Watching a four-year-old take the marshmallow test has all the funny-sad cuteness of watching a kitten that can’t find its way out of a shoebox. The child sits with a marshmallow inches from her face. Most lean in to smell it, touch it, pull their hair, and tug on their faces in evident agony over resisting the temptation to eat it. Except, that is, for the blissful ones who pop it into their mouths.
The marshmallow test, invented by Walter Mischel in the 1960s, has just one rule: if you sit alone for several minutes without eating the marshmallow, you can eat two marshmallows when the experimenter returns. Decades later when Mischel and colleagues caught up with the subjects in their original studies, they found something astonishing: the kids who were better at resisting the treat had better school achievement as teenagers. This early research led to hundreds of studies developing more elaborate measures of self-control, grit, and other “noncognitive skills.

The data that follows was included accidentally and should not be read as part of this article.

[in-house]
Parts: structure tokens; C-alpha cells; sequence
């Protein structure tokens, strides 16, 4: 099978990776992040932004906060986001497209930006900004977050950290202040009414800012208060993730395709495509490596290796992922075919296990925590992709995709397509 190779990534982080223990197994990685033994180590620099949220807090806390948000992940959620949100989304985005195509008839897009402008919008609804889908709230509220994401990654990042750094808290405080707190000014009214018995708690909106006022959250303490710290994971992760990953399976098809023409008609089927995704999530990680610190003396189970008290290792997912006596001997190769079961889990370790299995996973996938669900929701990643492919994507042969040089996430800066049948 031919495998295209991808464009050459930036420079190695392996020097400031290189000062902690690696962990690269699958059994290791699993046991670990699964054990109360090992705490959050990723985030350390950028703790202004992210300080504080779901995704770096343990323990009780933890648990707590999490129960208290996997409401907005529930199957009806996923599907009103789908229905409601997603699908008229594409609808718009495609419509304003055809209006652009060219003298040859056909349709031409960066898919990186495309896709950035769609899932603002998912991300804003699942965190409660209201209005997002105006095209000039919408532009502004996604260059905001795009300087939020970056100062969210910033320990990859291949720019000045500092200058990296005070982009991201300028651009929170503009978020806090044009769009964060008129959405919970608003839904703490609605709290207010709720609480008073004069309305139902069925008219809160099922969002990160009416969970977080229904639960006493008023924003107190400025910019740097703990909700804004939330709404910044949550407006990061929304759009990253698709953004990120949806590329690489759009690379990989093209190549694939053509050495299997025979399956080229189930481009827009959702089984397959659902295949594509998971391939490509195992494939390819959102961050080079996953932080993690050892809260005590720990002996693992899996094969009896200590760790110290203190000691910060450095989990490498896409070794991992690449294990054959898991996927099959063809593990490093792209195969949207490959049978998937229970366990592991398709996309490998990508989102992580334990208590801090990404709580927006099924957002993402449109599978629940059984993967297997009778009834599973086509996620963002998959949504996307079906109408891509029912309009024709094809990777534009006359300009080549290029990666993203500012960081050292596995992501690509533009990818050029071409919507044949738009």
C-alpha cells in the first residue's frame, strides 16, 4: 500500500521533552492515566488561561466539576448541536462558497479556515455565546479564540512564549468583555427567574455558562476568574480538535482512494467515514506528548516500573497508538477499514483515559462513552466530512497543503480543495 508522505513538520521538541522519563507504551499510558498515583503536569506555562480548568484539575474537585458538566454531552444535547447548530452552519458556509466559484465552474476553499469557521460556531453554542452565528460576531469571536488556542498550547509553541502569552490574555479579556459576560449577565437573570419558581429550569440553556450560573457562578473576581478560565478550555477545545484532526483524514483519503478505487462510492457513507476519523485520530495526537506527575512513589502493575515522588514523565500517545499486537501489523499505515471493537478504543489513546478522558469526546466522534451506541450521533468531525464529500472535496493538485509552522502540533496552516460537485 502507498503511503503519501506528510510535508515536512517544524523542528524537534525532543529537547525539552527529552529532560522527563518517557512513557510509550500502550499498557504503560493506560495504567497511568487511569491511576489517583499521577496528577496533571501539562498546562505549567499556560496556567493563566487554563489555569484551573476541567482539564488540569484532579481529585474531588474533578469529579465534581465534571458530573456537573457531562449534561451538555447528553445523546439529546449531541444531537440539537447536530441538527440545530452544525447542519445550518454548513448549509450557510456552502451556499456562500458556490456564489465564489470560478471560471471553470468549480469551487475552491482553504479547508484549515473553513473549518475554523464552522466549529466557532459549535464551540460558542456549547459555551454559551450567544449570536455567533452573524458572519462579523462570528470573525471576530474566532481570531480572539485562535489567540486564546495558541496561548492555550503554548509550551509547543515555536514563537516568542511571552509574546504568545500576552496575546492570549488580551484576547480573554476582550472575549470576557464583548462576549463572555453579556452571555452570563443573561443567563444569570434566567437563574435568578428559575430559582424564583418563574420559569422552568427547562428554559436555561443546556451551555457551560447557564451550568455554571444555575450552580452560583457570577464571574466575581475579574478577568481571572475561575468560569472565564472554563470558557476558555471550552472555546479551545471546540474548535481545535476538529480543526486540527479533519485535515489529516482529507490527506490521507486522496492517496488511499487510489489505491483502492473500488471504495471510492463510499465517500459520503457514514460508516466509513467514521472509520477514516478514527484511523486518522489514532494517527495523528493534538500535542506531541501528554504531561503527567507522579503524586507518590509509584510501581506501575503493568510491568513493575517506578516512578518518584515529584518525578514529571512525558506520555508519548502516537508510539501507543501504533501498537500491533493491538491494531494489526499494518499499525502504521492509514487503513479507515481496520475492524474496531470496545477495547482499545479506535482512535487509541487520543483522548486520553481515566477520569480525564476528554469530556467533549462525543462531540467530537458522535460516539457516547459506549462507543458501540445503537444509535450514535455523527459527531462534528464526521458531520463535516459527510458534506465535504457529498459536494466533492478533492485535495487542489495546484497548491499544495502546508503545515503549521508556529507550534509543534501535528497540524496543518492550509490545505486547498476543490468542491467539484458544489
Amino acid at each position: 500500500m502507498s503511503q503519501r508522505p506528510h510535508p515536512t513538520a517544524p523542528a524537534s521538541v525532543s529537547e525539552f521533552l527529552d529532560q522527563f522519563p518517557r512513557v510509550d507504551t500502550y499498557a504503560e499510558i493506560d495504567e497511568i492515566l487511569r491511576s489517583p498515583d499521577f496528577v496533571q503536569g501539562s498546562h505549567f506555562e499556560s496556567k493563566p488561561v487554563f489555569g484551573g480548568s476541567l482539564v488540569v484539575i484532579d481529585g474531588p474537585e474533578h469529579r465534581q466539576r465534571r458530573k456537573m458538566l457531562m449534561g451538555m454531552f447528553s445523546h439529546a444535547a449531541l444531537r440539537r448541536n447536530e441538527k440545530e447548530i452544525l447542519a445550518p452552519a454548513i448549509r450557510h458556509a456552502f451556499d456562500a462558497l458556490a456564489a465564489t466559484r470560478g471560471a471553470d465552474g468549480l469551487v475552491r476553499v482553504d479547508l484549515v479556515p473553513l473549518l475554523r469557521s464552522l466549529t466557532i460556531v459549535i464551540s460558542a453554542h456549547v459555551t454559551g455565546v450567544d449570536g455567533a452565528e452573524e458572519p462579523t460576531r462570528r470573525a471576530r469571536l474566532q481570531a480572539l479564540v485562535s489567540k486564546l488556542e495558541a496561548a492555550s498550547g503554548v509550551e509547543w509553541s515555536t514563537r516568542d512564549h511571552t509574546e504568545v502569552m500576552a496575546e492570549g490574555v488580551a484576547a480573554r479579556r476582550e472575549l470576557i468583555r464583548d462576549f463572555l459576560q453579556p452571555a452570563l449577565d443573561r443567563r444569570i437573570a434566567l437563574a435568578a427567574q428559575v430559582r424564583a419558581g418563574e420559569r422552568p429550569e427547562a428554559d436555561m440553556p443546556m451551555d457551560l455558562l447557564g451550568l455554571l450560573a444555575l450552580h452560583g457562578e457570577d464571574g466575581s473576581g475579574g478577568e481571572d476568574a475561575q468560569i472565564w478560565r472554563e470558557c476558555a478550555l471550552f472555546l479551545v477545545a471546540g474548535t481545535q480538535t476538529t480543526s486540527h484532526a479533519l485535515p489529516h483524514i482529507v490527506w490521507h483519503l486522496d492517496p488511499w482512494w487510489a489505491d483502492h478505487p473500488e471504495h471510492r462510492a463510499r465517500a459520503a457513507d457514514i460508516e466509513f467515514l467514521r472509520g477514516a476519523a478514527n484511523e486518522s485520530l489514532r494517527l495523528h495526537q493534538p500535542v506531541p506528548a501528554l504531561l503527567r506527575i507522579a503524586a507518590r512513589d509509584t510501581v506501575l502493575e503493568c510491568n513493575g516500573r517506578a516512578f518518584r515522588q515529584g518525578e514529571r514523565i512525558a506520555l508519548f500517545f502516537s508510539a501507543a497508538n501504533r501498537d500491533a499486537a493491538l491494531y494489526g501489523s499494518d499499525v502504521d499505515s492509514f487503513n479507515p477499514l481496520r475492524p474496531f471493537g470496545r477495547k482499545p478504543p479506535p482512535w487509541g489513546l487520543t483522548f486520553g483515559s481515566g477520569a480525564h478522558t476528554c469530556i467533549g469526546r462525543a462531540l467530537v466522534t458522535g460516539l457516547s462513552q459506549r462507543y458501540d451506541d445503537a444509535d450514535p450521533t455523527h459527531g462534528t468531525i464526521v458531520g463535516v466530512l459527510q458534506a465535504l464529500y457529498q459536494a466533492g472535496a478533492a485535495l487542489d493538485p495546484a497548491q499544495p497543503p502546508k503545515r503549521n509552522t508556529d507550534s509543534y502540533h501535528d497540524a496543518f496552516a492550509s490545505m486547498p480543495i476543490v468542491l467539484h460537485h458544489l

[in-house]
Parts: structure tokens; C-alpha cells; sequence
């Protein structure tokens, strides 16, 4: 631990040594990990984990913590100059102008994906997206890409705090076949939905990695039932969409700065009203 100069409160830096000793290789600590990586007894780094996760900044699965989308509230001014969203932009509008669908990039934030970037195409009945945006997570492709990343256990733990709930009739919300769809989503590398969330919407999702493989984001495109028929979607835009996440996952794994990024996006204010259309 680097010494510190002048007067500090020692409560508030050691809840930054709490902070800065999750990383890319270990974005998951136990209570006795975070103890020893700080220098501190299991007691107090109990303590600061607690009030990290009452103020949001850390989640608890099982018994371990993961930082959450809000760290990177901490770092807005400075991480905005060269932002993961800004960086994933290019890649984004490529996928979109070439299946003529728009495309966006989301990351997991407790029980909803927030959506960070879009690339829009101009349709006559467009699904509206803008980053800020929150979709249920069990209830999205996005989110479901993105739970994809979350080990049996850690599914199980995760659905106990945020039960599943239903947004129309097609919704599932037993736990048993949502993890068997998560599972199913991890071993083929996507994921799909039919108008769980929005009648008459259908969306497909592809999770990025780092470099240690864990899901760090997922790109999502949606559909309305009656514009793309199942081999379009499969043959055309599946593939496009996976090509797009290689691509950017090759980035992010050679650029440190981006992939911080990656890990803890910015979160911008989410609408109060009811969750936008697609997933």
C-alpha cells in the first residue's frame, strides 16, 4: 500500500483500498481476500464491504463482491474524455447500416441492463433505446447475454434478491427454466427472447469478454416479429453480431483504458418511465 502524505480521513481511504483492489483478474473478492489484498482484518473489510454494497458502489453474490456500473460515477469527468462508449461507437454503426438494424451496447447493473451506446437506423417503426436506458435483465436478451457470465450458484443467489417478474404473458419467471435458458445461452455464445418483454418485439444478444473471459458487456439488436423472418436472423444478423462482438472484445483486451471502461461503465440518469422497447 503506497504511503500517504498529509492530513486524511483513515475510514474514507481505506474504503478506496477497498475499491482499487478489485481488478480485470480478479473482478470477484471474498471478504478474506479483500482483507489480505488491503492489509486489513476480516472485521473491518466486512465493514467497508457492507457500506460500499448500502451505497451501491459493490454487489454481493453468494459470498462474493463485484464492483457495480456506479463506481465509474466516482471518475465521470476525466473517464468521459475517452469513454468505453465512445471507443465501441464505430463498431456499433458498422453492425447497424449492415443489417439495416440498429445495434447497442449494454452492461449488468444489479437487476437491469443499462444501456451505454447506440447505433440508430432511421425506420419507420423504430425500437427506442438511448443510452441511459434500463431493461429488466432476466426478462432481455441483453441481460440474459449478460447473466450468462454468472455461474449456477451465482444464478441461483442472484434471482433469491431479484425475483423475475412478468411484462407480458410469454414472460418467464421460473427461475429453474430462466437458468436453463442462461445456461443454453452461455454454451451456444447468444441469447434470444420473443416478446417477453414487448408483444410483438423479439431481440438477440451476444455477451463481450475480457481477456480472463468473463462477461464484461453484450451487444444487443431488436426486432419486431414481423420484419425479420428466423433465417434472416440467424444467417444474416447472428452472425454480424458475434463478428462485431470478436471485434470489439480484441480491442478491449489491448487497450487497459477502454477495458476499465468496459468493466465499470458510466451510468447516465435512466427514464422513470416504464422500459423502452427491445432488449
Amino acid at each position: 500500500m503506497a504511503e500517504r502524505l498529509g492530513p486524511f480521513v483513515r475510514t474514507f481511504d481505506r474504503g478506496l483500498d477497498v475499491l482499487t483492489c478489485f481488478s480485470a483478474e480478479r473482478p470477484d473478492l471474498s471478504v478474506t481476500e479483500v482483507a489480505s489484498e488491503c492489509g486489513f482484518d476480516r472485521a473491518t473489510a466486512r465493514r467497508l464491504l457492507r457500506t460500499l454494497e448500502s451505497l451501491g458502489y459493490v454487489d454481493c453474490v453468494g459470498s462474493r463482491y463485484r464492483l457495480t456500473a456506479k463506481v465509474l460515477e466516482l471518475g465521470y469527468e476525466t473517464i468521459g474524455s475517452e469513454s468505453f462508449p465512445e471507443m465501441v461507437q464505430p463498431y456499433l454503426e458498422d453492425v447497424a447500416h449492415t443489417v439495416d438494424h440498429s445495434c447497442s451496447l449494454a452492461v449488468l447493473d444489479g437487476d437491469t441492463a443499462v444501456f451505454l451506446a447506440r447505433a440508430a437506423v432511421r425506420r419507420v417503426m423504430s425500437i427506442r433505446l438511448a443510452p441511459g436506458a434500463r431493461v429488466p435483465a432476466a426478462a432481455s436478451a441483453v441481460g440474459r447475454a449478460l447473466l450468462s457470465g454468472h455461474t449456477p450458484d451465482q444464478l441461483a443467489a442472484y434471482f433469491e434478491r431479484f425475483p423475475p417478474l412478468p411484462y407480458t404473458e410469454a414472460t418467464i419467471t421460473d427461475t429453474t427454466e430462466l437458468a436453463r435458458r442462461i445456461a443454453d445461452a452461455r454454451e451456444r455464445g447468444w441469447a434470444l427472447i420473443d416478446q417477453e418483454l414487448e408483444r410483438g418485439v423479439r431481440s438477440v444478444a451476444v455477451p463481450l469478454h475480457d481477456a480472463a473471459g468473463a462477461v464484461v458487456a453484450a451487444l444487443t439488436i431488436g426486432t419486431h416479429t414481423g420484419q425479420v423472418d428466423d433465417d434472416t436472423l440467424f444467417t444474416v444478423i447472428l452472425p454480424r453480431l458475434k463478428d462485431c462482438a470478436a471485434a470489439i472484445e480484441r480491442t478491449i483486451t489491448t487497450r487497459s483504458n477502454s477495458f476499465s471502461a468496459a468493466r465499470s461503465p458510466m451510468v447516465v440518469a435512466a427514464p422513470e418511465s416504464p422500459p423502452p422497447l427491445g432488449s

The takeaway from this early research was that self-control plays an important role in life outcomes. The message was certainly not that there was something special about marshmallows that foretold later success and failure. And yet, a new study of the marshmallow test has both scientists and journalists drawing the exact wrong conclusions.
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